4. To agree on realistic solutions for supporting the user requirements (the research agenda) so that the research infrastructures can offer targeted services to calculate the selected EBVs.
5. To draw up best practices for infrastructure support addressing the biodiversity grand challenges.
6. To address the legal implications with respect to licensing, intellectual property rights (IPR), and sharing of resources.
7. To communicate and disseminate outcomes to policy stakeholders and other interest groups.

The project brings key scientists together with global research infrastructure operators, technical experts, and legal interoperability experts to address the research needs and technical solutions allowing the research infrastructures to support the understanding of biodiversity and ecosystem change. In the first half of the project, already two integrated scientific and technical workshops identified the required primary data, analysis tools, methodologies etc. to develop an infrastructure development agenda for computing for EBVs on the change of species distributions through time. It was discussed how applications of common standards and workflows may become ‘self-documenting’ and openly shared to facilitate international cooperation. Another key issue is how realistic and pragmatic solutions may streamline the legal bottlenecks for the reciprocal use of data and software tools from different origins. Solutions should be workable for both the scientific communities and the cooperating research infrastructures, especially in regard to achieving direct machine-machine interactions. The interaction with national, supra-national and global policy bodies contributes to potential refinements of general policies supporting legal interoperability.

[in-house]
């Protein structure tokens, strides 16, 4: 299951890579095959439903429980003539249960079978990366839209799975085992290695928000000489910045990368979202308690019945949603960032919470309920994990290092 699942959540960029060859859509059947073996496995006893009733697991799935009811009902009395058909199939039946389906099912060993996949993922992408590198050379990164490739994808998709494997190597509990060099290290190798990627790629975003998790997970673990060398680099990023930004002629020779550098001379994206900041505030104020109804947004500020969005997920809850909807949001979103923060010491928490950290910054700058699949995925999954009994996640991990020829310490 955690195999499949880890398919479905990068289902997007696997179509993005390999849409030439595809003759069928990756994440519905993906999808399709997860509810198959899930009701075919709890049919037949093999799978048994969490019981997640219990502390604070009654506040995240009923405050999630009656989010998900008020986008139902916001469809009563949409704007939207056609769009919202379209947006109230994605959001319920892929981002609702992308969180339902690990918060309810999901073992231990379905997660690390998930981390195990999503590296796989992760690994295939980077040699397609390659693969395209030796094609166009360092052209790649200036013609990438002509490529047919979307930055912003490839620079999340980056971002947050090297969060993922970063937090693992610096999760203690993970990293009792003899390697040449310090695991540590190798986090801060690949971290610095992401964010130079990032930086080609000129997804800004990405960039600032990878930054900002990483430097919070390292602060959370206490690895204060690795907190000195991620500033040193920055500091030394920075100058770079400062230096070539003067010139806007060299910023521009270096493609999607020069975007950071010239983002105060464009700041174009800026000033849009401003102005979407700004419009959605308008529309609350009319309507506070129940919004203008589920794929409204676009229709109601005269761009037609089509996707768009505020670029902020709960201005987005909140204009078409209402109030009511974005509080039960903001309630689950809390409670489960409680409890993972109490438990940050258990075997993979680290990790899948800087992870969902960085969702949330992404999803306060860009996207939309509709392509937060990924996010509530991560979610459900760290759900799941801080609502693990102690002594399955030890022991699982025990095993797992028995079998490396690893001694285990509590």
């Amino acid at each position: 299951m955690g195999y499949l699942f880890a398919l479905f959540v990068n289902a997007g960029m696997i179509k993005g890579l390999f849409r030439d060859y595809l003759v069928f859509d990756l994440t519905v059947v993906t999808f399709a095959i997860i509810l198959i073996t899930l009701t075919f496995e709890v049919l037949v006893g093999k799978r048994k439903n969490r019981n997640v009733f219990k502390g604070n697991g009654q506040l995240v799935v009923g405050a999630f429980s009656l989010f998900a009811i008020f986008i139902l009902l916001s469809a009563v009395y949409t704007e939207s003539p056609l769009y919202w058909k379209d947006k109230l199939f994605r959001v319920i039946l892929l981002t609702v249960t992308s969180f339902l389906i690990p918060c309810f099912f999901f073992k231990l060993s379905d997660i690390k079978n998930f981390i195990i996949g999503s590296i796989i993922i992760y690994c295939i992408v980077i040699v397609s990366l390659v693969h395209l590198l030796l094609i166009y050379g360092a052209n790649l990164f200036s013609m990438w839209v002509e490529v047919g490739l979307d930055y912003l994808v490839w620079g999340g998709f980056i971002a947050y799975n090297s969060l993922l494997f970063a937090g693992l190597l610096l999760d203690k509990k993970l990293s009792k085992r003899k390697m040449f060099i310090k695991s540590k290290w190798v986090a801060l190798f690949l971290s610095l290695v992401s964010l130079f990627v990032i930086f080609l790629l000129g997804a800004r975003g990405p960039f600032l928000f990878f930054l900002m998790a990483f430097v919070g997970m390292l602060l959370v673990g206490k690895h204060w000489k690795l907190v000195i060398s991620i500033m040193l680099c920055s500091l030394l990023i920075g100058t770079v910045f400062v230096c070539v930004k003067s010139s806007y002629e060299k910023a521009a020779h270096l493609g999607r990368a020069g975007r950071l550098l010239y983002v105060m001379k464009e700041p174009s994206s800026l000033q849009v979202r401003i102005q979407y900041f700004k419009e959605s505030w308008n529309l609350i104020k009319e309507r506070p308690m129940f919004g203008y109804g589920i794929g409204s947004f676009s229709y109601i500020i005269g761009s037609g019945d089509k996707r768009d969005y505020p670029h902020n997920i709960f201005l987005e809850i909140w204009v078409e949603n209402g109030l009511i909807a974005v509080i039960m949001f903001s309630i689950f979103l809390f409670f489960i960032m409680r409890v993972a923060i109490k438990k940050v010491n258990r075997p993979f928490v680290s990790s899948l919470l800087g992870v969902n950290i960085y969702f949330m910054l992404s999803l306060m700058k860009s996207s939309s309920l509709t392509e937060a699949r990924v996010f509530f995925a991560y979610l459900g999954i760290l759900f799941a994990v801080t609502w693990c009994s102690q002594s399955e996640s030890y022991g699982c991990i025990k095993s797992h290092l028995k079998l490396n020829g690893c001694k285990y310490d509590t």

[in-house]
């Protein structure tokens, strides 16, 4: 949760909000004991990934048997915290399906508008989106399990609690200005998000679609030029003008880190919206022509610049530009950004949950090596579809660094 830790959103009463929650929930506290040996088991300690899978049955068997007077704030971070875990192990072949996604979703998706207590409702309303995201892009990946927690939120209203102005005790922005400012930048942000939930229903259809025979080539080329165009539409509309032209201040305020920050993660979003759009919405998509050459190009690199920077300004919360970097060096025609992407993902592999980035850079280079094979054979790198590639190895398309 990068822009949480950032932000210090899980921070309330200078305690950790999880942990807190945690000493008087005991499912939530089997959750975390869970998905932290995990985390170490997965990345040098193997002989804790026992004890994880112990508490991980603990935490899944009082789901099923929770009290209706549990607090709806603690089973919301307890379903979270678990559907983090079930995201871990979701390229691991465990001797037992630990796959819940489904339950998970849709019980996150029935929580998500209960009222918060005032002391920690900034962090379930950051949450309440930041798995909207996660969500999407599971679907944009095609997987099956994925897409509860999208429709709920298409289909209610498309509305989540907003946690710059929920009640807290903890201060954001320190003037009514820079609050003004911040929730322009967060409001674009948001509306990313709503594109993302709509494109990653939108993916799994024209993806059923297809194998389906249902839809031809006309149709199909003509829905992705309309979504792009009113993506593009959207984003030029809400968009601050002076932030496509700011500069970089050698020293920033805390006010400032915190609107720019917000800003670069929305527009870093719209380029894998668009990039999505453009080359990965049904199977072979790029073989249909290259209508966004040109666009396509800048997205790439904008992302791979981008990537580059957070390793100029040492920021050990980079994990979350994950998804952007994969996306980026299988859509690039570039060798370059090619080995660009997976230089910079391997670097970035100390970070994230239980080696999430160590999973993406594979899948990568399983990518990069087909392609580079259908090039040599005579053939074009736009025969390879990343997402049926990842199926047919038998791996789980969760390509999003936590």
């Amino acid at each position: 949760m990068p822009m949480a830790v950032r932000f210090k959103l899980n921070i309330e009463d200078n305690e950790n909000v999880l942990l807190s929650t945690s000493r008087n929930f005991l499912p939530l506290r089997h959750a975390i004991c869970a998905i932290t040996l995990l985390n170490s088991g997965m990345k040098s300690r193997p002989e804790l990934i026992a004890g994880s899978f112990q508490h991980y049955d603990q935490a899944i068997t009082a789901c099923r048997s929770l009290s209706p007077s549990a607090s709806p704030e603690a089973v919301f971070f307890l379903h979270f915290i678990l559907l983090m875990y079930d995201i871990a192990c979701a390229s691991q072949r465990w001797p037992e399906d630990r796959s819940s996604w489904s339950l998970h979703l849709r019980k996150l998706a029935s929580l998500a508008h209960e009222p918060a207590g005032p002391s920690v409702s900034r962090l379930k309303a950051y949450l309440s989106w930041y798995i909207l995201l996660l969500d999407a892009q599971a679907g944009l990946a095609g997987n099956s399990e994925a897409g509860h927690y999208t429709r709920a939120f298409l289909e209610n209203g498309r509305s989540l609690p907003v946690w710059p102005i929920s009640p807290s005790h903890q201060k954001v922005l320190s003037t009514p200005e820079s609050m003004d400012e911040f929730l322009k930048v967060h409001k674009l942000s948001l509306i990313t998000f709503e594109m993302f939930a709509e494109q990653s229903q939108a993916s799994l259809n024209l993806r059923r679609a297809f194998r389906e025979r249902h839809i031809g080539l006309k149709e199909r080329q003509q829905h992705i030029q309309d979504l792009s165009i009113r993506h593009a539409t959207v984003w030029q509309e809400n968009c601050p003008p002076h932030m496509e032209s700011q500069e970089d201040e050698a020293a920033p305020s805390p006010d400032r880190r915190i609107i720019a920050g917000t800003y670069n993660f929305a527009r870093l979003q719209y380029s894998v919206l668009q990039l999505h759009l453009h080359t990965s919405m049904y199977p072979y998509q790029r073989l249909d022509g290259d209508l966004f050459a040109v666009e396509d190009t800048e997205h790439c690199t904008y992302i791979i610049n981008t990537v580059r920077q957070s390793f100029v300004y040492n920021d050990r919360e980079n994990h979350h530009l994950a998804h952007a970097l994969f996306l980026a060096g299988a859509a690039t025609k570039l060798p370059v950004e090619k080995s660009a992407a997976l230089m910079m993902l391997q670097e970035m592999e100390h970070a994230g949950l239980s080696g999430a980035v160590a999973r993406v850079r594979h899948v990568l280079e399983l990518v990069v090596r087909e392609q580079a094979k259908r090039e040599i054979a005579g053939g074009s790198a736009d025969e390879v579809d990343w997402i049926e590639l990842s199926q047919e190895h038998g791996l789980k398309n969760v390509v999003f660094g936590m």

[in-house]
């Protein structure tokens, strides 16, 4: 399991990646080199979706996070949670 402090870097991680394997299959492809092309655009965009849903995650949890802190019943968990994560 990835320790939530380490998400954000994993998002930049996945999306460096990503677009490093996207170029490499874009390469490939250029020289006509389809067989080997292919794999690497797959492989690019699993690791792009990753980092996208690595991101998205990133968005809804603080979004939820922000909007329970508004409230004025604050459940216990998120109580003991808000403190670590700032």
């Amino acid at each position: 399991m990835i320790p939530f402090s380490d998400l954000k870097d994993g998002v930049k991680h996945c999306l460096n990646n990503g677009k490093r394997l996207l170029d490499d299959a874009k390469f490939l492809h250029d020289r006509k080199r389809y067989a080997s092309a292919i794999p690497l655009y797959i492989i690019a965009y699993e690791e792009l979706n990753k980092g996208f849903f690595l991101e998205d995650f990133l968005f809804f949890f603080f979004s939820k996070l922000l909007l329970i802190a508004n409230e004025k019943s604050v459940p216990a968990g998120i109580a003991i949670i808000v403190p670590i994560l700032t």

Work performed from the beginning of the project to the end of the period covered by the report and main results achieved so far

Work Package 1 (Coordination and Management) administered the financial resources, linked the different project components, and reported to the European Commission. With the achieved visibility of the project in international forums, the work package promoted further engagement of research infrastructures to consider the implementation of the initial views of the project.
Work package 2 (Focus on user requirements) assisted in the discussion about scientific questions underpinning the concept of EBVs, and on what are the related data and technical requirements to compute the EBVs. Two workshops resulted in a multi-author paper submitted for open access publication.